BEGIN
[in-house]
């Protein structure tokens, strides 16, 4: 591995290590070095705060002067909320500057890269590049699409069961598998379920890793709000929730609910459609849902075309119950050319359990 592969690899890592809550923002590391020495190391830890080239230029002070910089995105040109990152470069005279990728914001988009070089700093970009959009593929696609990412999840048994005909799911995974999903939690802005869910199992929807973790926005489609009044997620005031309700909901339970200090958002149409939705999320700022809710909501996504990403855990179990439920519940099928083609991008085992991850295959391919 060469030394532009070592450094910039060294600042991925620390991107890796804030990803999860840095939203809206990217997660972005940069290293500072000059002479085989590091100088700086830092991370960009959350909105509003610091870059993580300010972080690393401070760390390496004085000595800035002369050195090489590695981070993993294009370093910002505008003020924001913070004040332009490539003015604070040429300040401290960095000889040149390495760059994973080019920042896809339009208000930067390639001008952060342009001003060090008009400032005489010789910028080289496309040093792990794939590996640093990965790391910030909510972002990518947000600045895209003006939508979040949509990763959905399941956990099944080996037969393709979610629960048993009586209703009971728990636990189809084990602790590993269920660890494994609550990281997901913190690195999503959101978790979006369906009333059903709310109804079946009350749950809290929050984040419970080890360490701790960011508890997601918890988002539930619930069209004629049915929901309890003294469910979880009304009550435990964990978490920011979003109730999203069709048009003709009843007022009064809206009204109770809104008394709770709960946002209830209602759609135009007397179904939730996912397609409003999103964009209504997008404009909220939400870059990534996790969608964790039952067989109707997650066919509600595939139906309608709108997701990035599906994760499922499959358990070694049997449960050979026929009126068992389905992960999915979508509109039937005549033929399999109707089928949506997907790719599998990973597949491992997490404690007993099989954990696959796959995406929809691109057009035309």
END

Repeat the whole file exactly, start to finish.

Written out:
[in-house]
């Protein structure tokens, strides 16, 4: 591995290590070095705060002067909320500057890269590049699409069961598998379920890793709000929730609910459609849902075309119950050319359990 592969690899890592809550923002590391020495190391830890080239230029002070910089995105040109990152470069005279990728914001988009070089700093970009959009593929696609990412999840048994005909799911995974999903939690802005869910199992929807973790926005489609009044997620005031309700909901339970200090958002149409939705999320700022809710909501996504990403855990179990439920519940099928083609991008085992991850295959391919 060469030394532009070592450094910039060294600042991925620390991107890796804030990803999860840095939203809206990217997660972005940069290293500072000059002479085989590091100088700086830092991370960009959350909105509003610091870059993580300010972080690393401070760390390496004085000595800035002369050195090489590695981070993993294009370093910002505008003020924001913070004040332009490539003015604070040429300040401290960095000889040149390495760059994973080019920042896809339009208000930067390639001008952060342009001003060090008009400032005489010789910028080289496309040093792990794939590996640093990965790391910030909510972002990518947000600045895209003006939508979040949509990763959905399941956990099944080996037969393709979610629960048993009586209703009971728990636990189809084990602790590993269920660890494994609550990281997901913190690195999503959101978790979006369906009333059903709310109804079946009350749950809290929050984040419970080890360490701790960011508890997601918890988002539930619930069209004629049915929901309890003294469910979880009304009550435990964990978490920011979003109730999203069709048009003709009843007022009064809206009204109770809104008394709770709960946002209830209602759609135009007397179904939730996912397609409003999103964009209504997008404009909220939400870059990534996790969608964790039952067989109707997650066919509600595939139906309608709108997701990035599906994760499922499959358990070694049997449960050979026929009126068992389905992960999915979508509109039937005549033929399999109707089928949506997907790719599998990973597949491992997490404690007993099989954990696959796959995406929809691109057009035309």